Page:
She checked on her mom and popped an old classic Musical DVD into the player to entertain her for a couple of hours. She booted up her laptop and started searching for more information about the Coronavirus outbreak at the Life Care Center. “Oh, my goodness! This could have been my MOM!” she exclaimed. People at this nursing home were dying as the Coronavirus raged unchecked. She felt a mixture of sadness for the passing of so many patients and relief that she had not sent her mom there for her recovery. With each news article she read, she became more anxious! In moment of intense fatigue, she often wondered if she had made the right decision keeping her mom at home and tackling her care by herself. Now… she KNEW… but where did that leave them? And how long would this last? Was everyone coming into their home a risk to their health? The governor was closing down schools until May, so maybe this would be short-lived and she could get help then, once this health crisis was over? She snapped the laptop lid shut and sat near her mom, watching the end of “Singing in the Rain” with her. Her thoughts were a million miles away from Gene Kelly and the cheery tunes grated on her nerves. Frayed RAW!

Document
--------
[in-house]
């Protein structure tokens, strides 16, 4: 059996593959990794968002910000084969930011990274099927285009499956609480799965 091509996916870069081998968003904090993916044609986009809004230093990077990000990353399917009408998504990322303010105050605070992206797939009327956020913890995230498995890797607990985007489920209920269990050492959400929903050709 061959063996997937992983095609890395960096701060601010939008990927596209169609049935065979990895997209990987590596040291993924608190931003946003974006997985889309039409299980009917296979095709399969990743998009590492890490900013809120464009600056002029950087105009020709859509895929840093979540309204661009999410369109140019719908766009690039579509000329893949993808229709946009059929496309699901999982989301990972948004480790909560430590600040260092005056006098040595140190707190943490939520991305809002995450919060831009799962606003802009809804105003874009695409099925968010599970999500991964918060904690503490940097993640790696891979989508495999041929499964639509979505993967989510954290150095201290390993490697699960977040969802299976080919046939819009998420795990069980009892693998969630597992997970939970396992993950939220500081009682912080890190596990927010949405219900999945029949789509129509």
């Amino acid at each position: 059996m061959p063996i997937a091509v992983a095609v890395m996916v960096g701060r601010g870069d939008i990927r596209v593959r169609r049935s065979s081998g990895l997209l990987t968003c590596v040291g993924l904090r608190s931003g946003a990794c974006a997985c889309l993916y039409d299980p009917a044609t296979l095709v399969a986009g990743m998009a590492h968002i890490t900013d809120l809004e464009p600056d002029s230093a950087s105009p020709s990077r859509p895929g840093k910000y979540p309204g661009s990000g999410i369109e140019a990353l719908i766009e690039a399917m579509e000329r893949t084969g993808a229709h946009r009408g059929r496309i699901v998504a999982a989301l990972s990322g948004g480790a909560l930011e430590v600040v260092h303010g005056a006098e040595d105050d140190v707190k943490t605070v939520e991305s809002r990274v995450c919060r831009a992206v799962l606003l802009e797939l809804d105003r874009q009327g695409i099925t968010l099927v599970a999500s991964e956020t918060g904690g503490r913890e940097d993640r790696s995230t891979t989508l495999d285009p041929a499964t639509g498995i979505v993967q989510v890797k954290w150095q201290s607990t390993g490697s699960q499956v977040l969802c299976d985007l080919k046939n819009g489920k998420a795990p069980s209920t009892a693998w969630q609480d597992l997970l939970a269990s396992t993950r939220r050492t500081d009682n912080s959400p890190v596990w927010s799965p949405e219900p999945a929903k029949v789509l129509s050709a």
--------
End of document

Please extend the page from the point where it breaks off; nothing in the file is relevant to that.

Chapter Three: Survival Mode
Life used to be simple before my mom’s fall! Life used to be easy before Covid-19! Now, Elizabeth felt like a prisoner in her own home, going out on parole from time to time if a kind neighbor, double-masked and gloved, came to granny-sit her mother. Astrid was no better mentally. She was making progress physically thanks to visits from home visits by a physical therapist. Could she even trust the kind neighbor to be disease free? Could she trust that the physical therapist, a young woman in her prime, was a loner who never partied, as she claimed? She saw other patients during the day… What if she brought Covid-19 to their home during one of her visits?